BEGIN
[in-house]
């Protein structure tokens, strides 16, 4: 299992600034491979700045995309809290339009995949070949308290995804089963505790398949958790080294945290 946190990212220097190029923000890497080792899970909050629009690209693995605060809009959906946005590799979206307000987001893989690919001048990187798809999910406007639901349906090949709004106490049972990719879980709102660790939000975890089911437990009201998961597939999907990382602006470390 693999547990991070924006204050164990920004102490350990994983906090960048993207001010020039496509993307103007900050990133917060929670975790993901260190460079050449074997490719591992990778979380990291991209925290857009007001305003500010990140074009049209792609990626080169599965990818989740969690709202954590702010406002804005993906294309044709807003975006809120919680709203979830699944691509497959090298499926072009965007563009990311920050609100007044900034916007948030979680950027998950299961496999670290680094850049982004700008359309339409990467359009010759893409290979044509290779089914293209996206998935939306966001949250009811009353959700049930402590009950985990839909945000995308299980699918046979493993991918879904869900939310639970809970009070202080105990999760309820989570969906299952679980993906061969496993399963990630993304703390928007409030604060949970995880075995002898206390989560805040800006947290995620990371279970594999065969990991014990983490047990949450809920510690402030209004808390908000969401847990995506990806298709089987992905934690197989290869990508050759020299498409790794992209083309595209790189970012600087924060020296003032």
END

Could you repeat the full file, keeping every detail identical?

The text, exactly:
[in-house]
């Protein structure tokens, strides 16, 4: 299992600034491979700045995309809290339009995949070949308290995804089963505790398949958790080294945290 946190990212220097190029923000890497080792899970909050629009690209693995605060809009959906946005590799979206307000987001893989690919001048990187798809999910406007639901349906090949709004106490049972990719879980709102660790939000975890089911437990009201998961597939999907990382602006470390 693999547990991070924006204050164990920004102490350990994983906090960048993207001010020039496509993307103007900050990133917060929670975790993901260190460079050449074997490719591992990778979380990291991209925290857009007001305003500010990140074009049209792609990626080169599965990818989740969690709202954590702010406002804005993906294309044709807003975006809120919680709203979830699944691509497959090298499926072009965007563009990311920050609100007044900034916007948030979680950027998950299961496999670290680094850049982004700008359309339409990467359009010759893409290979044509290779089914293209996206998935939306966001949250009811009353959700049930402590009950985990839909945000995308299980699918046979493993991918879904869900939310639970809970009070202080105990999760309820989570969906299952679980993906061969496993399963990630993304703390928007409030604060949970995880075995002898206390989560805040800006947290995620990371279970594999065969990991014990983490047990949450809920510690402030209004808390908000969401847990995506990806298709089987992905934690197989290869990508050759020299498409790794992209083309595209790189970012600087924060020296003032």